(SOUNDBITE OF DAPHNE ORAM'S "FOUR ASPECTS")
MCCABE: Her experiments led to the cofounding of the BBC's Radiophonic Workshop, which also provided a platform for Delia Derbyshire. She crafted sounds for hundreds of BBC programs, including the iconic theme music for the TV sci-fi series "Doctor Who," which debuted in 1963.
(SOUNDBITE OF DELIA DERBYSHIRE'S "DOCTOR WHO THEME")
MCCABE: Five years later, Wendy Carlos took the first commercially available keyboard-based synthesizer to the general public. She introduced the instrument she helped Robert Moog design on her album "Switched On Bach," which sold more than a million copies.
(SOUNDBITE OF WENDY CARLOS PERFORMANCE OF BACH'S "BRANDENBURG CONCERTO NO. 3 IN G MAJOR")
MCCABE: At the same time, female composers continued working on their own music. Juilliard-trained Laurie Spiegel says electronic instruments helped them bypass creative and professional obstacles and give voice to their compositions themselves.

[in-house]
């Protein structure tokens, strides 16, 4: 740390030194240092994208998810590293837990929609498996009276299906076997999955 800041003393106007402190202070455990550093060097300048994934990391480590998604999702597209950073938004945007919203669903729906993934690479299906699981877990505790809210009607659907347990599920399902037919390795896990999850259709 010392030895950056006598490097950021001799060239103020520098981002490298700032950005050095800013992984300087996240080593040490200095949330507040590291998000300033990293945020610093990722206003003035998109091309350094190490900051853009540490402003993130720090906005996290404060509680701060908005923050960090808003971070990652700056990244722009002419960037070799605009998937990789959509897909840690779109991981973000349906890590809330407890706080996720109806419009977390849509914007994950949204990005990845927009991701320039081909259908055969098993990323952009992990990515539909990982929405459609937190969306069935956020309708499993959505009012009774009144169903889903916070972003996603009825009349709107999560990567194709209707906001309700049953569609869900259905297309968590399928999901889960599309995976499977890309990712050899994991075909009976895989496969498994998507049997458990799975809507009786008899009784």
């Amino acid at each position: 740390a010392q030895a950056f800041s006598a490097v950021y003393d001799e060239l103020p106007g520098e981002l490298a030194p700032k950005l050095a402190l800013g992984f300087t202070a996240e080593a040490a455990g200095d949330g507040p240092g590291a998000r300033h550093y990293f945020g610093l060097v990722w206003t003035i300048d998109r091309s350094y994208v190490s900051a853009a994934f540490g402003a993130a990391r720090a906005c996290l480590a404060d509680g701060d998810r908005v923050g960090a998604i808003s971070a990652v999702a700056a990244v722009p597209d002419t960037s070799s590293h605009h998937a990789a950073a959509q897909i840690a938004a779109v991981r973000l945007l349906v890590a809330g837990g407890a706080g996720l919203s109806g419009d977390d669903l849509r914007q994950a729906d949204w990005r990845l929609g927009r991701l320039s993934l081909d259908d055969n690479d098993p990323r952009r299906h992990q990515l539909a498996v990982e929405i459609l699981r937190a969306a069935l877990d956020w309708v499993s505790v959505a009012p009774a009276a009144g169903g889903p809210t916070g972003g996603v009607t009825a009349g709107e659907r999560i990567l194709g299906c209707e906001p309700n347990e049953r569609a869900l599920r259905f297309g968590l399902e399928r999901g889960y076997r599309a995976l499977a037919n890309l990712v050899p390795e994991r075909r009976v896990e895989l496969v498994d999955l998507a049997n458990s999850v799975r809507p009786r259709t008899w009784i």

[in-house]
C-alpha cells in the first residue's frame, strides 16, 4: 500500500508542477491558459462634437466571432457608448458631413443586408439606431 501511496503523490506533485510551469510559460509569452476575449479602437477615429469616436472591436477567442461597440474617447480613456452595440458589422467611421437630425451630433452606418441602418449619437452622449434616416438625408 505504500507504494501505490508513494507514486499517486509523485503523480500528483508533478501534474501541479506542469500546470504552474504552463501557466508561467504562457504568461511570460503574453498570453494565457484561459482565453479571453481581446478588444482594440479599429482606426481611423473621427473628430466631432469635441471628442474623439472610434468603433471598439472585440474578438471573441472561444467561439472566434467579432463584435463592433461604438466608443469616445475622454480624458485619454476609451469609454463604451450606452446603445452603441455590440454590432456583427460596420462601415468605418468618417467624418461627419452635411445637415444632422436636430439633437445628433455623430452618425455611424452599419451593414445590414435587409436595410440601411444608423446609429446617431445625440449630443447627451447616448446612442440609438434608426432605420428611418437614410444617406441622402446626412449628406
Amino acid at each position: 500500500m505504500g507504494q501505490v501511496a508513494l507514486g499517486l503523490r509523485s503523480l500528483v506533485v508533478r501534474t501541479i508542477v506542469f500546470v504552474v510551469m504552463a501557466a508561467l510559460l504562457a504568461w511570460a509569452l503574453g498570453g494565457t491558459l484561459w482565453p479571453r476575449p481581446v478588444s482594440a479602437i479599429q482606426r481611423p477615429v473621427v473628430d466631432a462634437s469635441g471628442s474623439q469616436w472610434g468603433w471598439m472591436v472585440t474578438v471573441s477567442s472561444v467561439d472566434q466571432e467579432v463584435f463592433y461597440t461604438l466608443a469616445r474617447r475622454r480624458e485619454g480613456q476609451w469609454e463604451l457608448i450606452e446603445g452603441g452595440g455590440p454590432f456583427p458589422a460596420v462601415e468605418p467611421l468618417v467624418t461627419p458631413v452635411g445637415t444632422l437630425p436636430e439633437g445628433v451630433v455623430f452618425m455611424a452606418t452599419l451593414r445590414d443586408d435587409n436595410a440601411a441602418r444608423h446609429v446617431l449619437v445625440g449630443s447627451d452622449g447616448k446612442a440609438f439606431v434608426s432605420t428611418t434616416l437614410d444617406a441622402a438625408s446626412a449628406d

LAURIE SPIEGEL: It was like working the way a painter or a writer works. You were working on the actual work itself. You were creating a piece of music out of sound that you could then play for somebody else instead of just having a piece of paper that you then needed someone else to go and perform.
(SOUNDBITE OF LAURE SPIEGEL'S "PATCHWORK")
MCCABE: As a researcher at Bell Labs in the 1970s, Spiegel made music using experimental computer systems and complex algorithms to generate entirely new sounds.
(SOUNDBITE OF LAURIE SPIEGEL'S "PATCHWORK")
MCCABE: In 1977, Spiegel's work was included on the Voyager golden record launched into space to represent all of humankind. But she says the achievements of women have often gone unrecognized.